|EP0726571A1||Feb 13, 1996||Aug 14, 1996||Sony Corporation||Decoder/encoder capable of controlling data reading/writing operations to memory in response to first/second clocks, reproducing apparatus equipped with encoder/decoder; and recording apparatus equipped with encoder|
|EP0825602A2||Aug 21, 1997||Feb 25, 1998||Pioneer Electronic Corporation||Information recording method and apparatus|
|JPH1049990A||Title not available|
|JPH1063433A||Title not available|
|JPH03228266A||Title not available|
|JPH06315660A||Title not available|
|JPH08147879A||Title not available|
|1||Notice of Grounds for Rejection for Japanese Patent Application Ser. No. Hei 10-206548; Examiner: Takashi Komatsu (Jun. 28, 2000).|
|Citing Patent||Filing date||Publication date||Applicant||Title|
|US6760292 *||Jun 22, 2000||Jul 6, 2004||Victor Company Of Japan, Limited||Disc recorder for recording coded data to be reproduced in real time and method of doing the same|
|US6909678 *||Mar 1, 2002||Jun 21, 2005||Yamaha Corporation||Method of consecutive writing on recordable disc|
|US6930964 *||May 16, 2001||Aug 16, 2005||Ricoh Company, Ltd.||Information storage apparatus|
|US6992957||Dec 26, 2000||Jan 31, 2006||Sanyo Electric Co., Ltd.||Controller of data recorder|
|US7065017 *||May 22, 2002||Jun 20, 2006||Sony Corporation||Optical disk apparatus, method for generating clock signal of optical disk apparatus, and method for setting amount of light of optical disk apparatus|
|US7099246 *||Jan 31, 2002||Aug 29, 2006||Sanyo Electric Co., Ltd.||Method and apparatus for recording data on an optical disc with restarting writing of data after data recording interruption|
|US7102974 *||Mar 5, 2001||Sep 5, 2006||Sanyo Electric Co., Ltd.||Optical head optical output setting method and optical disk recording apparatus|
|US7106675||Nov 21, 2000||Sep 12, 2006||Sanyo Electric Co., Ltd.||Data recorder|
|US7120103||Jun 13, 2005||Oct 10, 2006||Ricoh Company, Ltd.||Information storage apparatus|
|US7120710||Mar 31, 2004||Oct 10, 2006||Sanyo Electric Co., Ltd.||Controller for data recorder|
|US7149165 *||Dec 26, 2000||Dec 12, 2006||Sanyo Electric Co., Ltd.||Controller for data recorder|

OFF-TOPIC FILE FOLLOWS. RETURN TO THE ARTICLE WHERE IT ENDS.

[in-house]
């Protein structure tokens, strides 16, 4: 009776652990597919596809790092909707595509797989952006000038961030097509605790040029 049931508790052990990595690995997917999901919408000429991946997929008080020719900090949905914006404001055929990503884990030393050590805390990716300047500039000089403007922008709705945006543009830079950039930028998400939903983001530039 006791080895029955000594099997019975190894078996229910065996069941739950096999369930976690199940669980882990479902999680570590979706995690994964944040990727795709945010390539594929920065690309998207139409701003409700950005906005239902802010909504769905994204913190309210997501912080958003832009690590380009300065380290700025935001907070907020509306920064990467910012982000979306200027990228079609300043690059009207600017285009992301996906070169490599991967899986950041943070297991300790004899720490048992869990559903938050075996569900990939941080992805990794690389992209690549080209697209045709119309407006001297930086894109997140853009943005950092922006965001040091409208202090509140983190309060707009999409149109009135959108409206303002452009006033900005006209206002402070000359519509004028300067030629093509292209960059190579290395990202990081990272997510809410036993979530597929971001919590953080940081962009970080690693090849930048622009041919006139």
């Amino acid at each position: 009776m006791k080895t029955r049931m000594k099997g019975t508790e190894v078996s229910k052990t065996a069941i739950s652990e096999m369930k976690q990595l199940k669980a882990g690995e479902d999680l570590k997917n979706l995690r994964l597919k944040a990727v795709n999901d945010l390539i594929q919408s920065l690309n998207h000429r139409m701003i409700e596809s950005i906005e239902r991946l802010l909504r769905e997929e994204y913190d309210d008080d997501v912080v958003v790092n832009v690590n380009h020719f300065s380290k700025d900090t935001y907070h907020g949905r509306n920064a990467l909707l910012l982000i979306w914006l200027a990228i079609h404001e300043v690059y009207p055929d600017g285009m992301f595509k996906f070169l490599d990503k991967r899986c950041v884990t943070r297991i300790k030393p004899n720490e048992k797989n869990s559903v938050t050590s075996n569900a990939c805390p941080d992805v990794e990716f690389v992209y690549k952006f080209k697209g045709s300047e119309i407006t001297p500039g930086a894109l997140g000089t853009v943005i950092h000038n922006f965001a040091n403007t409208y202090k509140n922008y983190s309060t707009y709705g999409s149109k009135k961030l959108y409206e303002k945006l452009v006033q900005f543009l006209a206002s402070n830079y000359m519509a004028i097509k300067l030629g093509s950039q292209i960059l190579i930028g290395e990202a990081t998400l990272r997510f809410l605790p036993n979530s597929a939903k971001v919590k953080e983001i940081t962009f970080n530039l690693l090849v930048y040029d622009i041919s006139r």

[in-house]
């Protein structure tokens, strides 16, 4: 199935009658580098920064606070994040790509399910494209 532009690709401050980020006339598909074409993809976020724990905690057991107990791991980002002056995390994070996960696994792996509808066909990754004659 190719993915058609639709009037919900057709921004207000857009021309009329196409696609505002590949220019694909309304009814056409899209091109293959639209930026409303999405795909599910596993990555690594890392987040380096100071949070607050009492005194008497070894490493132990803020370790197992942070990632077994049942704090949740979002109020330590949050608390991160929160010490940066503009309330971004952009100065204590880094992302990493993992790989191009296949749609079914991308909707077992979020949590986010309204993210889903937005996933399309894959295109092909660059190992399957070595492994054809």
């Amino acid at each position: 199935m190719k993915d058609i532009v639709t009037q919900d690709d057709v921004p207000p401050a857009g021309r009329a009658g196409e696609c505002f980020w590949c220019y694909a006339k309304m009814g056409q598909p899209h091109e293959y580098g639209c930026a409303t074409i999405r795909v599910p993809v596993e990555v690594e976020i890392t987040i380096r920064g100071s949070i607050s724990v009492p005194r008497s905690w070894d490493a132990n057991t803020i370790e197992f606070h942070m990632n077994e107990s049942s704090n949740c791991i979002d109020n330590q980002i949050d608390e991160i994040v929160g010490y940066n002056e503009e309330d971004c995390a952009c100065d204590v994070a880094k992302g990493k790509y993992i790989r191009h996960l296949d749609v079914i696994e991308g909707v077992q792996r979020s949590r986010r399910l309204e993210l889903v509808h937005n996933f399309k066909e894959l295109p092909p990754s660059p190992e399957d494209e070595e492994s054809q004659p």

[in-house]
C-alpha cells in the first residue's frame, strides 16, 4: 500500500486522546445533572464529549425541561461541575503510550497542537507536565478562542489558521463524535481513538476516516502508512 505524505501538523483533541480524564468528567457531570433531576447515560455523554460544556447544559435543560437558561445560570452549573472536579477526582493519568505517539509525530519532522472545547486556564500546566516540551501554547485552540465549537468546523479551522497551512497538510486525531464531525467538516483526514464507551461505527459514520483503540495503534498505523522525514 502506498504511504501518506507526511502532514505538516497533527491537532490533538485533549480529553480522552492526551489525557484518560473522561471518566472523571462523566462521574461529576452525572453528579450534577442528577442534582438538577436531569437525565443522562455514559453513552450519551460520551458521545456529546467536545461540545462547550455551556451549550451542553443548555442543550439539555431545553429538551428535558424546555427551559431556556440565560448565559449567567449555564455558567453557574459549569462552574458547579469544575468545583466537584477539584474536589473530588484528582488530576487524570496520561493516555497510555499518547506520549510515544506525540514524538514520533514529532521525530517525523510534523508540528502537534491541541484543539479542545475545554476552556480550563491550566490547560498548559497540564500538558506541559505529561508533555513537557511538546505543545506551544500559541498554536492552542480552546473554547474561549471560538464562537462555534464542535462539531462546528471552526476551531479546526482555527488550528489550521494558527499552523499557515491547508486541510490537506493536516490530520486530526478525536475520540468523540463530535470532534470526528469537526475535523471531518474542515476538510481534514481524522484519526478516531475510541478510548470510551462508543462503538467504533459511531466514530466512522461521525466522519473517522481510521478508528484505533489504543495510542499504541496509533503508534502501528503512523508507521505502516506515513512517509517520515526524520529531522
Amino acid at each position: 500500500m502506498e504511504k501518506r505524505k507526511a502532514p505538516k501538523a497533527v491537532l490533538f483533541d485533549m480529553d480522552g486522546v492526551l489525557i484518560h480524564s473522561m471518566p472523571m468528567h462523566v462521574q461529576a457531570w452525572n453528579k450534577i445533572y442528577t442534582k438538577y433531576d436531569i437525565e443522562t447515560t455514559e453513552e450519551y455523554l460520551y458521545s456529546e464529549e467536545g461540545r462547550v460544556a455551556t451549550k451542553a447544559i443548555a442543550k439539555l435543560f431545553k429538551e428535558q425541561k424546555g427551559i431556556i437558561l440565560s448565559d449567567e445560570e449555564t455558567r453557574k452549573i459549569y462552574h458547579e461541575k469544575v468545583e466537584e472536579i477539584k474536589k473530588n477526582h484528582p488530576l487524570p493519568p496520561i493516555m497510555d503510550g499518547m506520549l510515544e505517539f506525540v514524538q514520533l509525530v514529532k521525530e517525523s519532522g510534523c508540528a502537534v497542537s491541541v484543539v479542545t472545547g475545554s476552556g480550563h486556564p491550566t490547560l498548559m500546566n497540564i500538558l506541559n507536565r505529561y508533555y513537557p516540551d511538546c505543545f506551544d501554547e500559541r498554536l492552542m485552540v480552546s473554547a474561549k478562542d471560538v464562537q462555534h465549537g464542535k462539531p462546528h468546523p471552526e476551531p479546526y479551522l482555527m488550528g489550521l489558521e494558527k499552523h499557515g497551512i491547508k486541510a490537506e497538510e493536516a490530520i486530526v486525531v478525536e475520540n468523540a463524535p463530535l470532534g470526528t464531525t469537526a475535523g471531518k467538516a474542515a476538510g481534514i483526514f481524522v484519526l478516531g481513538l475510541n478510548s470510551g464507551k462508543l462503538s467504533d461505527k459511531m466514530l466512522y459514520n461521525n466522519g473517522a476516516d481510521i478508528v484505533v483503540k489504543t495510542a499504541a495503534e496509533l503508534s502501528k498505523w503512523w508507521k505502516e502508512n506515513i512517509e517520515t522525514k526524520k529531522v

|US7149167 *||Dec 26, 2000||Dec 12, 2006||Sanyo Electric Co., Ltd.||Data recorder|
|US7167427 *||Nov 21, 2000||Jan 23, 2007||Sanyo Electric Co., Ltd.||Data recorder|
|US7187844 *||Jul 27, 2000||Mar 6, 2007||Pioneer Corporation||Information recording apparatus|
|US7196987 *||Nov 21, 2000||Mar 27, 2007||Sanyo Electric Co., Ltd.||Controller for data recorder|
|US7236436||Dec 13, 2004||Jun 26, 2007||Sanyo Electric Co., Ltd.||Controller for data recorder|
|US7269114||Feb 20, 2004||Sep 11, 2007||Samsung Electronics Co., Ltd.||Method and apparatus for controlling recording to optical disc to cope with shock errors|
|US7289394||Sep 29, 2003||Oct 30, 2007||Sanyo Electric Co., Ltd.||Data recording controller for adding new data to a medium|
|US7417929 *||Sep 8, 2004||Aug 26, 2008||Texas Instruments Incorporated||Optical disk data processing device and data recording/reproduction device having interruption and restart of write processing on the recording medium|
|US7453783 *||Sep 6, 2006||Nov 18, 2008||Ricoh Company, Ltd.||Information storage apparatus|
|US7580333 *||Jan 30, 2006||Aug 25, 2009||Ricoh Company, Ltd.||Optical disk apparatus|
|US8945008||Apr 4, 2007||Feb 3, 2015||Sony Corporation||Recording apparatus, reproducing apparatus, recording and reproducing apparatus, recording method, reproducing method, recording and reproducing method, and record medium|
|US20010006496 *||Dec 26, 2000||Jul 5, 2001||Koji Hayashi||Controller for data recorder|
|US20010006498 *||Dec 26, 2000||Jul 5, 2001||Koji Hayashi||Data recorder|